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R. HOLMES, in "The Autocrat," speaks of the advantages gained by a boy who is able to pass a share of his time tumbling about among the books in a good library. It was because of his being able to do this that the subject of this sketch became interested in books and was led to adopt the profession to which he has always devoted himself.

Harry Bache Smith was born in the City of Buffalo, and has just passed his twenty-ninth birthday. From his father he inherited musical talent and from his mother literary taste. To these he added a gift for drawing and sketching. His love for books, music and pictures developed when he was ten or twelve years old, and much of his time was occupied at the piano, or in the library of rare and curious books owned by his grandfather. It was among these volumes that he became a book-lover and grew to cherish modest literary aspirations. He began to write verses before he entered his teens and, doubtless, he would have tried to publish them, but for judicious parental interference.

His family took up their residence in Chicago shortly before the great fire of 1871, in which their home and his father's business enterprises were swept away. This calamity necessitated an entire change in the plans that had been formed for his future, and he was compelled to abandon the idea of a collegiate education. He lost no opportunities for study, however, devoting himself to the modern languages, music, art and belles-lettres, in addition to the ordinary branches that may be acquired at a public high-school. At the age of fifteen he entered a business house and occupied his evenings and added to his income by writing sketches, verses for music, and newspaper articles. In 1880 he gave up business and entered journalism professionally. He has held positions on the Chicago Tribune, Chicago Herald and Chicago Daily News, acting as musical and dramatic critic, writing humorous articles, specials, and doing all sorts of work. In the years 1885 and 1886 Mr. Smith conducted The Rambler, a weekly paper, from which his verses and humorous sketches were extensively copied. Of late he has been occupied in writing for the stage. His comic opera libretti have met with great success, as Mr. Smith not only writes smooth, melodious verse, but has the faculty of putting together bright and lively dialogue. His principal successes in stage work have been the following burlesques and comic operas: "The Begum,' 'Boccaccio,' Fatinitza,"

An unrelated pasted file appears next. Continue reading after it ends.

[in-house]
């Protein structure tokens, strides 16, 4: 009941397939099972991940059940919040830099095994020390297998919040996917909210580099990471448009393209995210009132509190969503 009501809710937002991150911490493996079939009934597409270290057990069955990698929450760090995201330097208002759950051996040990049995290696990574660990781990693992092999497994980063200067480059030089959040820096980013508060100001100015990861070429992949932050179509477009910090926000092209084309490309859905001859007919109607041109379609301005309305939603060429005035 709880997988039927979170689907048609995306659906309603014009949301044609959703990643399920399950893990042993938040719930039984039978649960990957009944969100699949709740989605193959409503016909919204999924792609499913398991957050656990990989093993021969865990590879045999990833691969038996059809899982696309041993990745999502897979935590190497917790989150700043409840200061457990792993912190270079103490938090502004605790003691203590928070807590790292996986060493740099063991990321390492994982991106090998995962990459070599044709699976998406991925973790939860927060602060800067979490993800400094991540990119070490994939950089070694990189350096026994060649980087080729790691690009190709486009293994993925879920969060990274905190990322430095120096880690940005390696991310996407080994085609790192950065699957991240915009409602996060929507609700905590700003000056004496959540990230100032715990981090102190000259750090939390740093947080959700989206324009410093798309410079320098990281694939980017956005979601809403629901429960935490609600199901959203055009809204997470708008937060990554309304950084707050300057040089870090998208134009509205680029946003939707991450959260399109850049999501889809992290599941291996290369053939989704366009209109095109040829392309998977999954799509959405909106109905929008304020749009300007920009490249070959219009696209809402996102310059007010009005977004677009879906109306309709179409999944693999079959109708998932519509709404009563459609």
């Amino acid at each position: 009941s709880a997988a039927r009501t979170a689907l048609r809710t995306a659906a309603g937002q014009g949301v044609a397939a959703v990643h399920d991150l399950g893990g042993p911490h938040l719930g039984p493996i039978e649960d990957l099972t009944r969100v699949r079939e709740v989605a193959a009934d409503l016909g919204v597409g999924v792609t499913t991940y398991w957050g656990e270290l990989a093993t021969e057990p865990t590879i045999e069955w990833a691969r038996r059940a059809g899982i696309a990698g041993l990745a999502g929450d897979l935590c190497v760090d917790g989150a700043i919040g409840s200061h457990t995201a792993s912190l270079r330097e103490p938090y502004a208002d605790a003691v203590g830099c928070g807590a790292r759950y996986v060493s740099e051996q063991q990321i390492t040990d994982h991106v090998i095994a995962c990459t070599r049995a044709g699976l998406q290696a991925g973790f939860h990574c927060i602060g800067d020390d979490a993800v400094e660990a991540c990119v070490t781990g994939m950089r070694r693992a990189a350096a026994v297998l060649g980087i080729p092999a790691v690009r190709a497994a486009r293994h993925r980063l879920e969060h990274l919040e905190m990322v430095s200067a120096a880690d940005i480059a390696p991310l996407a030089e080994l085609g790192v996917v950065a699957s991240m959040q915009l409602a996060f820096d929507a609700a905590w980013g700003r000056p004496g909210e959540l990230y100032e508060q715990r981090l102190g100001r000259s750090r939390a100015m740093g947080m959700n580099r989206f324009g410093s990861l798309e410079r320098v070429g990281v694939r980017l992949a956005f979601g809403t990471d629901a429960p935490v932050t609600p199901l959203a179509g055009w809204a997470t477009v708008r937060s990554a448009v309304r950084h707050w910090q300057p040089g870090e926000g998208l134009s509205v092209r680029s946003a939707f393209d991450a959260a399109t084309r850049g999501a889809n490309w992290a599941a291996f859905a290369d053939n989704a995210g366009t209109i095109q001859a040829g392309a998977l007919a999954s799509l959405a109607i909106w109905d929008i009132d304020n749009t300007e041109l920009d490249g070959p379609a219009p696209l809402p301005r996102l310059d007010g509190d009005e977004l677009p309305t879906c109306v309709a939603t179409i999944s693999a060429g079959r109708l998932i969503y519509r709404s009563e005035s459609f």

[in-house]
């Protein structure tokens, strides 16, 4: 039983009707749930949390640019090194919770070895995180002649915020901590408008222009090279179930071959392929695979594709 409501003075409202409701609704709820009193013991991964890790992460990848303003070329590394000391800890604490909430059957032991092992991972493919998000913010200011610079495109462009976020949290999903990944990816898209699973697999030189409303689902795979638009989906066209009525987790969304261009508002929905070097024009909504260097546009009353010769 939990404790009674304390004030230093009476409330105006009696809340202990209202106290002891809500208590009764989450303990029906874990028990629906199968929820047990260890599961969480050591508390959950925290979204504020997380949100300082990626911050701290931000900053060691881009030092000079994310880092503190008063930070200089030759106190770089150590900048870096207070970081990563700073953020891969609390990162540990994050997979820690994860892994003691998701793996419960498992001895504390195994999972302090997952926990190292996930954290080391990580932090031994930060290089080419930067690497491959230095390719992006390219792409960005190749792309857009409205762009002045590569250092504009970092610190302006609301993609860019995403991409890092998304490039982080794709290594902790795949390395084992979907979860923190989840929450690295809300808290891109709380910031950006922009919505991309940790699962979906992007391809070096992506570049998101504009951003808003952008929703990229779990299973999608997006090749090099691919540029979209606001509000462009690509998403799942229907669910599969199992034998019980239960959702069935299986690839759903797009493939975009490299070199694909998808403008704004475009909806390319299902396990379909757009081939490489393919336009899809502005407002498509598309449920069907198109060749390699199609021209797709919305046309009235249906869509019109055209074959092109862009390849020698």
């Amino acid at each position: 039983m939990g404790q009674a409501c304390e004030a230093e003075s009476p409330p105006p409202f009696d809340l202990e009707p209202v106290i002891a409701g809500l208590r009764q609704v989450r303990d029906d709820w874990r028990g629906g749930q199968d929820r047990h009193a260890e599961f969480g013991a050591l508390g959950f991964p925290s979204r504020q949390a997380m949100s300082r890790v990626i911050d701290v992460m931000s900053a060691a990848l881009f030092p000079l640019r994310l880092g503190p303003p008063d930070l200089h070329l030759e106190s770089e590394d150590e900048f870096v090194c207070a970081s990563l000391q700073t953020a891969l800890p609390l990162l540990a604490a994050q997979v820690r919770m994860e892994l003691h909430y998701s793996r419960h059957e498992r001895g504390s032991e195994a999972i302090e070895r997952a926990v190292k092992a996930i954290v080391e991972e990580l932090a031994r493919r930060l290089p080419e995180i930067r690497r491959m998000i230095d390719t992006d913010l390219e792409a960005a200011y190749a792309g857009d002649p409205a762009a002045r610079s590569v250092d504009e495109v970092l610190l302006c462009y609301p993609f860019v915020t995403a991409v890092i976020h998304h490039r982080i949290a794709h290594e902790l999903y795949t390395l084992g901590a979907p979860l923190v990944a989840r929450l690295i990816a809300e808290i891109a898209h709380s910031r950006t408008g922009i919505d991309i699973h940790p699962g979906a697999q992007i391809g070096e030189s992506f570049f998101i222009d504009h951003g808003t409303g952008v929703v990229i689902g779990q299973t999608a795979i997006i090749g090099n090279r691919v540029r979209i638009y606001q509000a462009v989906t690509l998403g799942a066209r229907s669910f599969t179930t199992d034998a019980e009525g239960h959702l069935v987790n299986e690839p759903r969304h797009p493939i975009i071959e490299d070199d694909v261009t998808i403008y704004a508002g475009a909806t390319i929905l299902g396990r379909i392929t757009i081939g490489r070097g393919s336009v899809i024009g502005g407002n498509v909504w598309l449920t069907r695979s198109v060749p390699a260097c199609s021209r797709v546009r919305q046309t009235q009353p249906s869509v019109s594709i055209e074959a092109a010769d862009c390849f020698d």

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"The May Queen," "Clover," and "Captain Fracasse" (all played successfully by the McCaull Opera Company), "The Crystal Slipper," which ran for fourteen weeks in Chicago, "Don Quixote," produced simultaneously by the Bostonians Opera Company and at the Prince of Wales Theater, London, England. These pieces and a dozen more of an ephemeral but entertaining character have been written by Mr. Smith while he continued his regular newspaper work and kept up his contributions to several magazines and periodicals.

It seems to me that the verse of Mr. Smith exhibits in a remarkable degree the vivacity, happy conceit and clever turns of language that are necessary for a successful writer of vers de société. His meter is always correct, his rhymes (except where purposely far-fetched) exceptionally perfect. Wit, rather than humor; conceits, rather than sentiment, and pleasure, rather than emotion, are the ruling motives of Mr. Smith's verse. He, however, occasionally, as in "Love, the Warrior," shows that he can do a very much higher class of work than the light and vivacious verse by which he has won recognition in the press of America.

LOVE, THE WARRIOR. LOVE in panoply of pride Tossed his crown of curls aside, Rose and all the world defied:

"Where's a foe who will not yield To my glance the sword I wield, And a tender sigh-my shield?